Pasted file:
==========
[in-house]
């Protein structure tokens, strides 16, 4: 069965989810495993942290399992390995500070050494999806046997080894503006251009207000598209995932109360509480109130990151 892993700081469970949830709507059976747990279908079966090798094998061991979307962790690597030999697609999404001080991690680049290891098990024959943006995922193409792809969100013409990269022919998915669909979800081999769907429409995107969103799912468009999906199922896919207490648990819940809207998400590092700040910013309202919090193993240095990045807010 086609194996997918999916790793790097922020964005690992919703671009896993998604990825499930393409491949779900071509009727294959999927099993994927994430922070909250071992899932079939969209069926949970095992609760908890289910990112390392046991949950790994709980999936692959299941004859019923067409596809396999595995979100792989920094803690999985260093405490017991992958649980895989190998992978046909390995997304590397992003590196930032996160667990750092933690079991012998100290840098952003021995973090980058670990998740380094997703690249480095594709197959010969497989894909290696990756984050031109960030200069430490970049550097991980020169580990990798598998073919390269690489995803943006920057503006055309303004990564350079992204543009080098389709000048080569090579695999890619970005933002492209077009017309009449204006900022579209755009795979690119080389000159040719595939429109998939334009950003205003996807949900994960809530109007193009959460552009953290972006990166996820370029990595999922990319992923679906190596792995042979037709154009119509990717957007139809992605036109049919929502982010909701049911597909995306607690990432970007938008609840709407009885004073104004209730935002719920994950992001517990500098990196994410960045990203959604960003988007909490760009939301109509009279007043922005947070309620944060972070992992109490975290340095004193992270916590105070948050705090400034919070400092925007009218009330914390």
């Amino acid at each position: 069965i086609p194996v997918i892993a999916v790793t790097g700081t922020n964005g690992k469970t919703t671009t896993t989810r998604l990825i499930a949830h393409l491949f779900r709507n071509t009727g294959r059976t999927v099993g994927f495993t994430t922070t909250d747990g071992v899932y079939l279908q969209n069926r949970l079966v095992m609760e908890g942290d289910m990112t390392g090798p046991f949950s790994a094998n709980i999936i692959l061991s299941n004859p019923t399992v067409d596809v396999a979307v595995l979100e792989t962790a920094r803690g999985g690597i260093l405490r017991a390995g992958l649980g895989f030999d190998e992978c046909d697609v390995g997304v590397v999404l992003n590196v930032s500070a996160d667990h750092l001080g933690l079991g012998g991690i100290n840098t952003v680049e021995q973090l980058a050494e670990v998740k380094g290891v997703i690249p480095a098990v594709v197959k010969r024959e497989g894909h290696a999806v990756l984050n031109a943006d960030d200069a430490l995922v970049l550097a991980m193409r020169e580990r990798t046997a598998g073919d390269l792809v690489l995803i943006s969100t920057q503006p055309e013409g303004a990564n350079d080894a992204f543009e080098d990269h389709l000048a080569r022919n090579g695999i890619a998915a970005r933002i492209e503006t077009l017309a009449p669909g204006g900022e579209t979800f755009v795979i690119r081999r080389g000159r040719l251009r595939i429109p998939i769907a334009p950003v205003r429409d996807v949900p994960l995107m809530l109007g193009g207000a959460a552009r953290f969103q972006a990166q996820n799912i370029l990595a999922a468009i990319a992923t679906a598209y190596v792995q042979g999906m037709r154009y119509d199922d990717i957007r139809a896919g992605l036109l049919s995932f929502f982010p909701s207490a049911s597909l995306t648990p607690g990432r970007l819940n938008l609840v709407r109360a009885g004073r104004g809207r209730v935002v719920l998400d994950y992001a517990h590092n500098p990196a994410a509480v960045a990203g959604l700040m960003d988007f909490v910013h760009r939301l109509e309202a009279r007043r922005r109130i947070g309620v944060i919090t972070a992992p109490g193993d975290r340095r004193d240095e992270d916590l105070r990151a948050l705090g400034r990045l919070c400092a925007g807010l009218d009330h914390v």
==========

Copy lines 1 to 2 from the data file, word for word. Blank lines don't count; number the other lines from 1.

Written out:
[in-house]
């Protein structure tokens, strides 16, 4: 069965989810495993942290399992390995500070050494999806046997080894503006251009207000598209995932109360509480109130990151 892993700081469970949830709507059976747990279908079966090798094998061991979307962790690597030999697609999404001080991690680049290891098990024959943006995922193409792809969100013409990269022919998915669909979800081999769907429409995107969103799912468009999906199922896919207490648990819940809207998400590092700040910013309202919090193993240095990045807010 086609194996997918999916790793790097922020964005690992919703671009896993998604990825499930393409491949779900071509009727294959999927099993994927994430922070909250071992899932079939969209069926949970095992609760908890289910990112390392046991949950790994709980999936692959299941004859019923067409596809396999595995979100792989920094803690999985260093405490017991992958649980895989190998992978046909390995997304590397992003590196930032996160667990750092933690079991012998100290840098952003021995973090980058670990998740380094997703690249480095594709197959010969497989894909290696990756984050031109960030200069430490970049550097991980020169580990990798598998073919390269690489995803943006920057503006055309303004990564350079992204543009080098389709000048080569090579695999890619970005933002492209077009017309009449204006900022579209755009795979690119080389000159040719595939429109998939334009950003205003996807949900994960809530109007193009959460552009953290972006990166996820370029990595999922990319992923679906190596792995042979037709154009119509990717957007139809992605036109049919929502982010909701049911597909995306607690990432970007938008609840709407009885004073104004209730935002719920994950992001517990500098990196994410960045990203959604960003988007909490760009939301109509009279007043922005947070309620944060972070992992109490975290340095004193992270916590105070948050705090400034919070400092925007009218009330914390």